MS activist ALLISON Tell your family, friends and COIA AT THE 2012 neighbors why MS PUBLIC POLICY you’re an MS Activist. CONFERENCE Connect. Follow and keep track of our nationwide MS activism progress on Twitter at: @msactivist. Join an MS Community at Here, it is all about making meaningful connections, with easy access to the best content and resources the MS community can bring. Find information about the topics most important to you, share experiences, connect with people the way you want and have expert MS information and opinions right at your fingertips. Learn more about current events, the economy and social and political priorities. Become an informed voter. And, cast your ballot in November! n Renee Vandlik is the Society’s director of State and Local Government Relations.


where we are: Health INsurance exchanges By Marcella durand

If you had to create a way for millions of people to learn everything they need to know about health insurance, so that they could choose a policy that’s right for them and get properly enrolled with top-notch customer support, how would you do it? That’s the question state lawmakers are facing as they consider how to organize their state’s health insurance exchange, a major component of the ACA (Affordable Care Act) due to begin operation by 2014.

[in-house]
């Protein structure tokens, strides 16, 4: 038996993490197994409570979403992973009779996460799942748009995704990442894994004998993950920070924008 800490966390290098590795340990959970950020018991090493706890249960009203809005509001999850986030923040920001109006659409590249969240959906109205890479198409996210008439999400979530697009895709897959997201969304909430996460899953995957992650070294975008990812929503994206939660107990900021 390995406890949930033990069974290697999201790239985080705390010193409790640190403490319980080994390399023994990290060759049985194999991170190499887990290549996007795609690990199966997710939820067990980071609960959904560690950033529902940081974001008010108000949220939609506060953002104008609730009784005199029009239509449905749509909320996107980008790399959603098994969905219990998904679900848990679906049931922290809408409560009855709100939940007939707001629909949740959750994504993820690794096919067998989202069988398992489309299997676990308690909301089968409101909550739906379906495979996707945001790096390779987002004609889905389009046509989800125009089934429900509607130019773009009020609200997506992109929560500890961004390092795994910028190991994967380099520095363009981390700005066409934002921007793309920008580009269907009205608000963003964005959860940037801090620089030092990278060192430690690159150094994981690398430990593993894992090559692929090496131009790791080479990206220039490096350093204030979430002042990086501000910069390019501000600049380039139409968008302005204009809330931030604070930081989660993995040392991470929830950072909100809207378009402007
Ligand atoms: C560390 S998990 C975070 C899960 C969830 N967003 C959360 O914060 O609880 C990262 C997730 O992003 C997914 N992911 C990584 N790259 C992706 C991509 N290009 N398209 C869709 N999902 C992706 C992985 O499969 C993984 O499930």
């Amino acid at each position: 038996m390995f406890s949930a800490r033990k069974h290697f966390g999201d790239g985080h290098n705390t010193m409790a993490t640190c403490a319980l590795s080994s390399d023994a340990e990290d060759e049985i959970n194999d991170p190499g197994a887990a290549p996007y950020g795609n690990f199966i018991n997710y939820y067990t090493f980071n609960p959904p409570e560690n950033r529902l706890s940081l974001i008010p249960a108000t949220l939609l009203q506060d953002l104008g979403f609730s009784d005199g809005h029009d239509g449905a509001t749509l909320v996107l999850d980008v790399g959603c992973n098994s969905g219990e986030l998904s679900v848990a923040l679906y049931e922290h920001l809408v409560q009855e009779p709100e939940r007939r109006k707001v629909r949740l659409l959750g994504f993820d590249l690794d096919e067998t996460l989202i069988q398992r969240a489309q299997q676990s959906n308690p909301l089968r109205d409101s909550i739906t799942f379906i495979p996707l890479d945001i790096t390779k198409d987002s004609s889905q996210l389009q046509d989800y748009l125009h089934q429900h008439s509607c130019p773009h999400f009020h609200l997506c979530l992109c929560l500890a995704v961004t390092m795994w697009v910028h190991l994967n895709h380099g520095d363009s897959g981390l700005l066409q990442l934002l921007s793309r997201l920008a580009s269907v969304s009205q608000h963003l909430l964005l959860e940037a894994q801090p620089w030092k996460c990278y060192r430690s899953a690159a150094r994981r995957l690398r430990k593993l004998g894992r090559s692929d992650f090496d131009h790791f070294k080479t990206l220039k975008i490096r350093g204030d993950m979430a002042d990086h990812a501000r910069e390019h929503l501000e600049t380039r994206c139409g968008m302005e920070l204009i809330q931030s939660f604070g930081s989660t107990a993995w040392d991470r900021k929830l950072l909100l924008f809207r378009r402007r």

MSconnection: Summer 2012

What they are Health insurance exchanges are web-based “marketplaces” where individuals and small businesses can compare and purchase affordable and qualified health benefit plans. Existing models have been compared to websites like or Consumer Reports’ product ratings that offer consumers a choice of options, based on their needs and preferences. In addition to information about the price of various plans, the exchanges will be able to tell people if they qualify for tax credits provided in advance to make the plans affordable. Exchanges also increase competition among insurance companies, which should bring down costs. Members of Congress and other federal employees currently get their health insurance from exchanges — an indication that exchanges will stay good resources for finding quality affordable coverage with good benefits and protections for everyone.

choose a policy that’s right for you.

Health insurance exchanges are web-based ‘marketplaces’ where individuals and small businesses can compare and purchase affordable and qualified health benefit plans. The ACA has established standards that exchanges must meet, but most of the planning and implementation will take place at the state